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Jill, TGA moves one step closer to rescheduling MDMA and Psilocybin in Australia.

October 6, 2021 Medical Tourism No Comments
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This follows Mind Medicine Australia’s (MMA’s) application to the TGA to reschedule these medicines from Schedule 9 of the Poisons Standard (prohibited substances) to Schedule 8 (controlled medicines).  It should be emphasised that MMA’s application for rescheduling of these medicines was restricted to treatments occurring only in medically controlled environments by trained professionals and prescribed by a psychiatrist or specialist addiction physician.  It is not envisaged that patients will ever be allowed to take these substances away from the clinical environment.

Australia’s mental health statistics are some of the worst in the World. According to the Productivity Commission 1 in 5 Australians had a mental illness even before the current pandemic which has significantly worsened mental health outcomes in this country.  1 in 8 Australians were on anti-depressants, including 1 in 4 older people and 1 in 30 younger people.

According to the Chairman of Mind Medicine Australia, Peter Hunt AM: “These are truly terrible statistics and evidence the enormous amount of suffering in our society. One of our great problems is the minimal innovation in the sector now for decades, and treatment outcomes for many Australians are poor.”

Key take-outs from the Independent Panel’s Review of the trials and literature are:

  • The conditions that have been explored for potential therapeutic efficacy with MDMA and psilocybin are serious.  For instance, “a significant proportion of people living with PTSD or depression and anxiety in the face of serious illness do not obtain adequate relief from existing therapeutic strategies…many people are not helped by any [current] interventions and the social and economic costs are high for unresolved and lifelong PTSD.   More effective treatments are needed.  Similarly, many people with major depression do not achieve full or lasting recovery and existing approaches can increase side effects”.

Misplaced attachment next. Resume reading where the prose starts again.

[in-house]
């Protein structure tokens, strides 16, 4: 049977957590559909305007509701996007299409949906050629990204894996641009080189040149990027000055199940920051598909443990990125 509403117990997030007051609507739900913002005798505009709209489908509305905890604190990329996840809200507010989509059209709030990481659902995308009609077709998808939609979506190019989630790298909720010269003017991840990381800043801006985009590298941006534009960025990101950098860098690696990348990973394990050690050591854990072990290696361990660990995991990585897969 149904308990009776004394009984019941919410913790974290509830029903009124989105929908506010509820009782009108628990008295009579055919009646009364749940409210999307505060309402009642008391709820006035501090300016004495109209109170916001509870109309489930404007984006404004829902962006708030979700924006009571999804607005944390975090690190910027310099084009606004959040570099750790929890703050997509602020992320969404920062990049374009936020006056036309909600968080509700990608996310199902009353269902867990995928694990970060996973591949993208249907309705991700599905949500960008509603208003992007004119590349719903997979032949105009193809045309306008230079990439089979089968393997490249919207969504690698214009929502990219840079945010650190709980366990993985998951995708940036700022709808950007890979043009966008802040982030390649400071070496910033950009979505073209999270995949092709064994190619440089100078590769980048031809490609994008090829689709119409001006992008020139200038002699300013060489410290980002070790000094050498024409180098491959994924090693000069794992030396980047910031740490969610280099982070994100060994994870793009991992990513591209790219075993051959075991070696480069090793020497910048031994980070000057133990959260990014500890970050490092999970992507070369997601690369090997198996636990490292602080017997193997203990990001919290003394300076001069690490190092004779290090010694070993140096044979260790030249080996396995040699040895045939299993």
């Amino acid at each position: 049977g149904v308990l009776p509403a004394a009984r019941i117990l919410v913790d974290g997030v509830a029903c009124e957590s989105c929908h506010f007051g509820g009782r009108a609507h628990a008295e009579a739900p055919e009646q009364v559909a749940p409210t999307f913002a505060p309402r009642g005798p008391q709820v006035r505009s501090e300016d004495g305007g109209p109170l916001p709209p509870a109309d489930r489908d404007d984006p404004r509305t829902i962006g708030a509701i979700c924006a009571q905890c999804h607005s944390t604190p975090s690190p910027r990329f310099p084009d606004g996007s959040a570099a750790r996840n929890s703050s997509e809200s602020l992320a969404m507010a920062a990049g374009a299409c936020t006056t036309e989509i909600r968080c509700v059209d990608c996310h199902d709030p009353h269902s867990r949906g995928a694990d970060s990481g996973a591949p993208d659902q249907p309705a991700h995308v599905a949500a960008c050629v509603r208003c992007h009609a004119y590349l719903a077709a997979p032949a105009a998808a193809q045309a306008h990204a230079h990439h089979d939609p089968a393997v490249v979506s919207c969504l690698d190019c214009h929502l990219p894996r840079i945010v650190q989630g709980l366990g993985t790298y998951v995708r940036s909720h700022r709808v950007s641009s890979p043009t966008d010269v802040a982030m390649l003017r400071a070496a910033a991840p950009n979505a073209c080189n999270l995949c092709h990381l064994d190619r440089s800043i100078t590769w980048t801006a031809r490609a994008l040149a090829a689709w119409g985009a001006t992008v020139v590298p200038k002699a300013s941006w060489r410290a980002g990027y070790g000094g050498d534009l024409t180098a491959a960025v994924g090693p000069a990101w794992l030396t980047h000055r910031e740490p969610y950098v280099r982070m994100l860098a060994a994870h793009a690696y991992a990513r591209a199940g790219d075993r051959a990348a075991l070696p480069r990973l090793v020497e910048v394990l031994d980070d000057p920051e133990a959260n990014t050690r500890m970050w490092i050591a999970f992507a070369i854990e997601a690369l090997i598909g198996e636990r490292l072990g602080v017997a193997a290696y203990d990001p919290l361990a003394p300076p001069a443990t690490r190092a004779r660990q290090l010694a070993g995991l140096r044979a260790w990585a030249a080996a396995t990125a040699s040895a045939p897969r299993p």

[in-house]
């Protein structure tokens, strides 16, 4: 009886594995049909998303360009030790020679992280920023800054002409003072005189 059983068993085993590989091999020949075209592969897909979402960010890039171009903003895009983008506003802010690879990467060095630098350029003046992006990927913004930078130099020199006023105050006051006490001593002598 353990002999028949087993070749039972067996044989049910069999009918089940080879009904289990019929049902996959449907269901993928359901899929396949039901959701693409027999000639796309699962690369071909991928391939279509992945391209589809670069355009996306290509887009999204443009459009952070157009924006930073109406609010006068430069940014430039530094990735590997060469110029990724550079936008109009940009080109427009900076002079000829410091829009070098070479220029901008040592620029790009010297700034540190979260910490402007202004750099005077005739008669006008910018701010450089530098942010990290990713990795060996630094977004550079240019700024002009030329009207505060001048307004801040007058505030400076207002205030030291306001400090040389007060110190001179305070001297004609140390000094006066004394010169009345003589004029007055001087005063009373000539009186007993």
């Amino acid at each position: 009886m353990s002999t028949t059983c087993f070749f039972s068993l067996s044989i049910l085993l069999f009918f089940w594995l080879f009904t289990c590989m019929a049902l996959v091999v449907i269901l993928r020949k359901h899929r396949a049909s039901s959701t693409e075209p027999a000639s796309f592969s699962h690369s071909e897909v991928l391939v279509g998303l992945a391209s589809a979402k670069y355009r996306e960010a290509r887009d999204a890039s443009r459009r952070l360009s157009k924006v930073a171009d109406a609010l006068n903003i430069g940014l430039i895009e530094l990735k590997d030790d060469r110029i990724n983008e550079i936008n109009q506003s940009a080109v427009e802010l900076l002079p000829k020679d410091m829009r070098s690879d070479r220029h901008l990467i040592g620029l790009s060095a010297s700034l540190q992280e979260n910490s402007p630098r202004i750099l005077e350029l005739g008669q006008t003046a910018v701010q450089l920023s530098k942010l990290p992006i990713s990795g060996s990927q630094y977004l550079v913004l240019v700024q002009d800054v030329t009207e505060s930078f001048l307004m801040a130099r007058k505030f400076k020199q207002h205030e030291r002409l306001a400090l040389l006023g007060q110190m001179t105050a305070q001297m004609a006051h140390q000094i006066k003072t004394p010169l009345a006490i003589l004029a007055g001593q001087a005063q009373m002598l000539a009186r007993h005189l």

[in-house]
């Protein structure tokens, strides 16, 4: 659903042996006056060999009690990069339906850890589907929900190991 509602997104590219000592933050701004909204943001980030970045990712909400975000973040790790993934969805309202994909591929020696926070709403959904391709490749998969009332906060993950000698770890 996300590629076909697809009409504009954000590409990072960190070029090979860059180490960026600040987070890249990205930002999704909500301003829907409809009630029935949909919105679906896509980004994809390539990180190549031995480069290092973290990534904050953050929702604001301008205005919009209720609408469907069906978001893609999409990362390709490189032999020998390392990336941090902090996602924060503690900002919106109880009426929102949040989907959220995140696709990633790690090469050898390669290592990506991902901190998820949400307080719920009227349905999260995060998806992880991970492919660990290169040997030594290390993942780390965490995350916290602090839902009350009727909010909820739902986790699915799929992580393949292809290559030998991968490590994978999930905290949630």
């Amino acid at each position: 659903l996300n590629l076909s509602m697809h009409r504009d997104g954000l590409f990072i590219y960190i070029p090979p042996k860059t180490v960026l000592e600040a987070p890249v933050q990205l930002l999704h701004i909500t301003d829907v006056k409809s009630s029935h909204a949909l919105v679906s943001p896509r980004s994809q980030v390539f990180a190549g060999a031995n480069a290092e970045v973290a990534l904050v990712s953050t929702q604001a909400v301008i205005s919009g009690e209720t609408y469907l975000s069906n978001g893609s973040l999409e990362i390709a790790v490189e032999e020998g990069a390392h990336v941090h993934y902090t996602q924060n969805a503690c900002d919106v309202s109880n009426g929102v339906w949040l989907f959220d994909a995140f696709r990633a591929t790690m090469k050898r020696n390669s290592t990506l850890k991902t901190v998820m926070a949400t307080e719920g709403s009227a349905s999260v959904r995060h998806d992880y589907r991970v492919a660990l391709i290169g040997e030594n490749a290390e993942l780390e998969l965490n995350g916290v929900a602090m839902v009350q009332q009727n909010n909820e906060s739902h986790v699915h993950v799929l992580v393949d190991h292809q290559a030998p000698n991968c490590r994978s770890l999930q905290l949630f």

• That there were statistically significant differences for MDMA (when used as part of psychotherapy) in comparison with inactive or active controls.  The panel considered the standardised mean difference of the results evidenced “a strong effect size” in terms of treatment outcomes.
  • MDMA was well tolerated by participants in all studies.
  • Statistically significant results were achieved for psilocybin in most studies.  In all but one of the psilocybin studies reviewed “there was a statistically significant difference between psilocybin and active placebo and …psilocybin remained as effective as the antidepressant escitalopram”
  • Psilocybin was well tolerated in all studies.

The Panel emphasised the importance (as MMA does) of these “… medicines [being] administered in closely clinically supervised settings and with intensive professional support”. MMA is arranging for the Panel’s Report to be reviewed by its own experts and welcomes the way that the Panel has approached its review.

The Executive Director of MMA, Tania de Jong AM, commented that:
“Australia is at the crossroads.  We know that current mental health treatments don’t work for many Australians and there is increasing suffering and suicides in our community.  Our Health Practitioners desperately need new treatment options. We have a serious mental health emergency in Australia and people need some hope for healing.”

“Psilocybin assisted therapy (primarily for treatment resistant depression and end of life anxiety) and MDMA assisted therapy (primarily for treatment resistant post-traumatic stress disorder) have both shown remission outcomes of 60-80% in overseas trials after just two to three medicinal sessions in combination with a short course of psychotherapy. As the Panel has observed, these medicines are very safe and well tolerated by patients in a clinical environment.”

Peter Hunt concluded by saying that:
“We are very hopeful that these medicinal therapies will now be rescheduled as controlled medicines under the Poisons Standard.  This will enable psychiatrists who are already getting approvals from the TGA, to treat seriously ill and suicidal patients under its Special Access Scheme on a case-by-case basis, to apply for individual permits from State and Territory Governments around Australia. What we need now is a nationally standardised approach for providing medical approvals to those who are suffering desperately.”

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